Missionary cheese

Some years ago I had the good fortune to apartment-sit for some Parisian friends. They had a beautiful duplex, just two blocks from the Seine, across from the Académie des Beaux-Arts. For me the entire experience was a slice of heaven. Every day I would wander out and purchase a fresh bread and some new and exotic cheese, and sometimes a lovely but not too expensive wine, and then I would venture forth into Paris, on my way to explore some new museum or other interesting cultural landmark.

During that trip I developed a taste for really really stinky cheese. I don’t eat cheese these days, but back then I liked to make a point of finding the most alarmingly aromatic cheese I could find – the kind that you could never bring back to the U.S. In those days this sort of cheese was illegal Stateside, presumably because the sheer exquisite headiness of its aroma would cause mass panic and terror in the hearts of American dairy farmers. These farmers knew, to their shame, that their tepid local product could never compete with such pungent magnificence.

Over the course of my stay in Paris I developed little pet names for all aspects of my experience. For example, I began to refer to the very stinkiest cheese – the kind that would spread its intense aroma relentlessly to fill any space – as “missionary cheese”. Later, when I was back in the U.S., I would mention this pet name to people, and they would raise their eyebrows in a most suggestive way. The mere mention of the phrase “missionary cheese” seemed to raise all sorts of lurid images in their minds.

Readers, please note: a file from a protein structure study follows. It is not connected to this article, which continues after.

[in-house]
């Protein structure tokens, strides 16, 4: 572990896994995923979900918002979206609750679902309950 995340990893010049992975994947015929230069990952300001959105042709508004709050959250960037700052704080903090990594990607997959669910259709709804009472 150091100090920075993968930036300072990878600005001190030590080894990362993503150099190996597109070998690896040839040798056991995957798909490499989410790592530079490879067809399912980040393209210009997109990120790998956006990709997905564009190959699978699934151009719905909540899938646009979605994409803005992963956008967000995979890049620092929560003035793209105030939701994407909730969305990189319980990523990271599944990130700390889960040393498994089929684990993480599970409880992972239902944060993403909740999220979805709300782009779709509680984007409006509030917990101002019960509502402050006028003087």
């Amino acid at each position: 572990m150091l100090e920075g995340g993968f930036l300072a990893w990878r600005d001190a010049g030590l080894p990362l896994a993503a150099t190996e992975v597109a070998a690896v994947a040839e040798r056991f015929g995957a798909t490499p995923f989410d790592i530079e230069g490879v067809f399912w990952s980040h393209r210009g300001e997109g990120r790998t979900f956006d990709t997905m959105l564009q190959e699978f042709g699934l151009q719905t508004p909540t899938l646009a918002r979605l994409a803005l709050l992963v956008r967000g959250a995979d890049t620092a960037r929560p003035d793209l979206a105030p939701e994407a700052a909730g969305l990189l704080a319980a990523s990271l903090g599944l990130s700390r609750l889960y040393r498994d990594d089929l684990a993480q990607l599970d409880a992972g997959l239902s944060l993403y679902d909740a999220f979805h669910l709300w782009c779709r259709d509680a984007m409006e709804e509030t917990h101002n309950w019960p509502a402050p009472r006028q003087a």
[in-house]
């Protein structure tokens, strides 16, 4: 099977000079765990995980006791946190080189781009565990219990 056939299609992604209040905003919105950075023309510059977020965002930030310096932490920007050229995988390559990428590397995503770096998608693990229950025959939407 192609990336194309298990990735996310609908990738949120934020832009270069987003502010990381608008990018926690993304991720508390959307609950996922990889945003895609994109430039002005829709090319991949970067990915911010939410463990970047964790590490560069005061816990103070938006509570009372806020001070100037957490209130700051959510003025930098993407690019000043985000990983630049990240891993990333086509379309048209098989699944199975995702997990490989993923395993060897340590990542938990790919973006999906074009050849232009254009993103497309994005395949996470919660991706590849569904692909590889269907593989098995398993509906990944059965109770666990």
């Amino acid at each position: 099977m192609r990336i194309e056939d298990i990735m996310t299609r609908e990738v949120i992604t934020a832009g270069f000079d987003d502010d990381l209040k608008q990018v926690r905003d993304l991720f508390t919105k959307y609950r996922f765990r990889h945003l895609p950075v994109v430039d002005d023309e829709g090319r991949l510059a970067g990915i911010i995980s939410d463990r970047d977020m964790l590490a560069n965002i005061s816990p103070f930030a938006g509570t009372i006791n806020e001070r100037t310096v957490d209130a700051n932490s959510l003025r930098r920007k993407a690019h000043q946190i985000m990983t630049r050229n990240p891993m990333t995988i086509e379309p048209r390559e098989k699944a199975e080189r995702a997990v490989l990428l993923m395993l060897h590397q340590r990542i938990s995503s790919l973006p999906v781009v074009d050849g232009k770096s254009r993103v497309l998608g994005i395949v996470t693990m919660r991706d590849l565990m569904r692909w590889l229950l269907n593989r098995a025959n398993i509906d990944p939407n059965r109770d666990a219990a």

My friends would ask me, not really sure that they wanted to know the answer: “Why did you call it missionary cheese?”

“Because,” I would explain truthfully, “whenever I brought a truly stinky cheese back to my Paris apartment, sooner or later it would convert all the other cheeses.”

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